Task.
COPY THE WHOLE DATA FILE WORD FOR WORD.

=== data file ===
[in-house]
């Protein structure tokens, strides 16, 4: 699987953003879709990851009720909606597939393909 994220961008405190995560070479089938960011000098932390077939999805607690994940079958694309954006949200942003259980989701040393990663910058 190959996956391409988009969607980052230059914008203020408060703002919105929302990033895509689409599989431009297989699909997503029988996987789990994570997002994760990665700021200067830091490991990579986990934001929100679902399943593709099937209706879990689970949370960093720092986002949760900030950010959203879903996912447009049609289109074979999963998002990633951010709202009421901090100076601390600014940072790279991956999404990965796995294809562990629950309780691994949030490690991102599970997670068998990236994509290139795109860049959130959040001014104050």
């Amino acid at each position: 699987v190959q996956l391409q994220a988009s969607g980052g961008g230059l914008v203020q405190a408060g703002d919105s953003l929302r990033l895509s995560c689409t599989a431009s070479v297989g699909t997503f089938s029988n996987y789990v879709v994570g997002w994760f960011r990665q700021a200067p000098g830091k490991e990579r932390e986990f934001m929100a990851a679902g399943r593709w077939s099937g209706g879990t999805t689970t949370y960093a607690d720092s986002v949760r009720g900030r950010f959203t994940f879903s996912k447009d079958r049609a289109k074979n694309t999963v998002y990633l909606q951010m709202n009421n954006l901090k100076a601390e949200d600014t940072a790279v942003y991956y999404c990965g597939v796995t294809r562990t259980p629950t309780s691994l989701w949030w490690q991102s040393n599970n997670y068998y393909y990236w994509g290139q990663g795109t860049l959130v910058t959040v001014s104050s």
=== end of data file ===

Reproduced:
[in-house]
């Protein structure tokens, strides 16, 4: 699987953003879709990851009720909606597939393909 994220961008405190995560070479089938960011000098932390077939999805607690994940079958694309954006949200942003259980989701040393990663910058 190959996956391409988009969607980052230059914008203020408060703002919105929302990033895509689409599989431009297989699909997503029988996987789990994570997002994760990665700021200067830091490991990579986990934001929100679902399943593709099937209706879990689970949370960093720092986002949760900030950010959203879903996912447009049609289109074979999963998002990633951010709202009421901090100076601390600014940072790279991956999404990965796995294809562990629950309780691994949030490690991102599970997670068998990236994509290139795109860049959130959040001014104050």
């Amino acid at each position: 699987v190959q996956l391409q994220a988009s969607g980052g961008g230059l914008v203020q405190a408060g703002d919105s953003l929302r990033l895509s995560c689409t599989a431009s070479v297989g699909t997503f089938s029988n996987y789990v879709v994570g997002w994760f960011r990665q700021a200067p000098g830091k490991e990579r932390e986990f934001m929100a990851a679902g399943r593709w077939s099937g209706g879990t999805t689970t949370y960093a607690d720092s986002v949760r009720g900030r950010f959203t994940f879903s996912k447009d079958r049609a289109k074979n694309t999963v998002y990633l909606q951010m709202n009421n954006l901090k100076a601390e949200d600014t940072a790279v942003y991956y999404c990965g597939v796995t294809r562990t259980p629950t309780s691994l989701w949030w490690q991102s040393n599970n997670y068998y393909y990236w994509g290139q990663g795109t860049l959130v910058t959040v001014s104050s």